Familial risks for depression among siblings based on hospitalizations in Sweden

Xinjun Li, Kristina Sundquist, Kari Hemminki, Jan Sundquist

Research output: Contribution to journalArticlepeer-review

11 Scopus citations


OBJECTIVE: Familial risks of depression have been assessed in small case-control studies, usually based on reported, but not medically verified depressions in family members; thus the degree of familial clustering for these diseases remains to be established. METHODS: We conducted a nationwide study on familial risks of depression linking the Multigeneration Register of 0-72-year-old individuals to the Hospital Discharge Register for diagnosed depression patients in Sweden from 1987 to 2004. Standardized incidence ratios (SIRs) were calculated for affected singleton siblings, twins, and spouses by comparing those whose siblings or spouses had no recorded hospitalization for depression. RESULTS: A total of 60 477 hospitalized cases and 3849 affected siblings were identified with a familial SIR of 2.95, which was independent of sex, age at diagnosis, and age differences between siblings. When both siblings were diagnosed with manic, bipolar, or major depression, the SIRs were 5.87, 10.23, and 2.79, respectively. The SIR for twin pairs was 4.57. The SIR for spouses was 1.76. CONCLUSION: The significantly higher risk for siblings of depression patients than that for spouses suggests that heritable effects highlight familial susceptibility to this disease. To what extent it also contributes to familial depression remains to be established. The anticipated gene-environment interactions with sufficient sample sizes needs to be accommodated in future etiological studies on depression.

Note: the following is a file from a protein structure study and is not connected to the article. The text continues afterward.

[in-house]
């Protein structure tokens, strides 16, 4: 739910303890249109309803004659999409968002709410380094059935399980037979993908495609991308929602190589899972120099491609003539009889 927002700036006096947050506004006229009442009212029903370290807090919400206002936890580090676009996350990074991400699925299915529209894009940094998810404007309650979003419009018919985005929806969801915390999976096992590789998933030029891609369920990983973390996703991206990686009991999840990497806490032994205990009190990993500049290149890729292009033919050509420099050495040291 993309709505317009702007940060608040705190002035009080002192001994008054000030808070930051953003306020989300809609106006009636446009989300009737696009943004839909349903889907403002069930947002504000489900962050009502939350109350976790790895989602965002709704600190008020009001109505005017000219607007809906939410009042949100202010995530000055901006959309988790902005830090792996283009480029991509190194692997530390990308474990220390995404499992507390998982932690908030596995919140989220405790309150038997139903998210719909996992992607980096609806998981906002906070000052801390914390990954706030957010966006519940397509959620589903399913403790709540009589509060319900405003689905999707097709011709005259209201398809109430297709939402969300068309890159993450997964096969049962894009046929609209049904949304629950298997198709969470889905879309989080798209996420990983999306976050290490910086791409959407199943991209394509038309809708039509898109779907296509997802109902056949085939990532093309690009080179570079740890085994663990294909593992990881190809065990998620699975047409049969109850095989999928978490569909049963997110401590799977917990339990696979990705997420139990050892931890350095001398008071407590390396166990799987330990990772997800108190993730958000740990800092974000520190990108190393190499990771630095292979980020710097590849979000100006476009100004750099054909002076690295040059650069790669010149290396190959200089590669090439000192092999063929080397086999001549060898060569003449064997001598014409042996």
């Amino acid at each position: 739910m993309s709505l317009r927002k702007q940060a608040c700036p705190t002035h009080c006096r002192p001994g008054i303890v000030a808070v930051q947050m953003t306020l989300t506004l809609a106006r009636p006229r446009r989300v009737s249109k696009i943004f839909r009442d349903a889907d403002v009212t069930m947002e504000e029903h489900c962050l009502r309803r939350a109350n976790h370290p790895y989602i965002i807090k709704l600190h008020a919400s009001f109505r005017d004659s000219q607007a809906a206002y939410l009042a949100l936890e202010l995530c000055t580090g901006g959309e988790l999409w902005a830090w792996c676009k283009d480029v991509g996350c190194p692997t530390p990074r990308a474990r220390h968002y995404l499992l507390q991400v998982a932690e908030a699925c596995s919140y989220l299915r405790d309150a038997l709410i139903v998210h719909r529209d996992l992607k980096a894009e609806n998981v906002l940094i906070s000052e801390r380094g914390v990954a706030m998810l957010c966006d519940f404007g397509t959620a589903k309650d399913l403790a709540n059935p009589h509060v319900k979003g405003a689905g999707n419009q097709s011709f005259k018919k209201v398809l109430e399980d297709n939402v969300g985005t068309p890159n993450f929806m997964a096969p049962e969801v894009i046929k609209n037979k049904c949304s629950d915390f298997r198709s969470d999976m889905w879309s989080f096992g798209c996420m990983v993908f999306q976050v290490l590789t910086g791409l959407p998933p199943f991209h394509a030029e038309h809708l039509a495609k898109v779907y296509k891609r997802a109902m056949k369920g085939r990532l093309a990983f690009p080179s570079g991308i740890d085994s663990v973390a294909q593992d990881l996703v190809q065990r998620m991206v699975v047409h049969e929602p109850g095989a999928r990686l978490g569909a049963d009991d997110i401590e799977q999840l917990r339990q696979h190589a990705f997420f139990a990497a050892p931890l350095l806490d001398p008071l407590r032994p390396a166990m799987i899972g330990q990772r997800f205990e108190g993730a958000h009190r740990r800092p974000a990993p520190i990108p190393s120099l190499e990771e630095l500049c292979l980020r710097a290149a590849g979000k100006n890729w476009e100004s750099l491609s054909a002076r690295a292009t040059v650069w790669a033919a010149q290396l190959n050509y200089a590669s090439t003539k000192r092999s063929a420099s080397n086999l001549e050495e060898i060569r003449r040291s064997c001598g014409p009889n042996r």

Original languageEnglish
Pages (from-to)80-84
Number of pages5
JournalPsychiatric Genetics
Issue number2
StatePublished - Apr 2008
Externally publishedYes


  • Depression
  • Familial aggregation
  • Heritability
  • Population-based
  • Sibling risk


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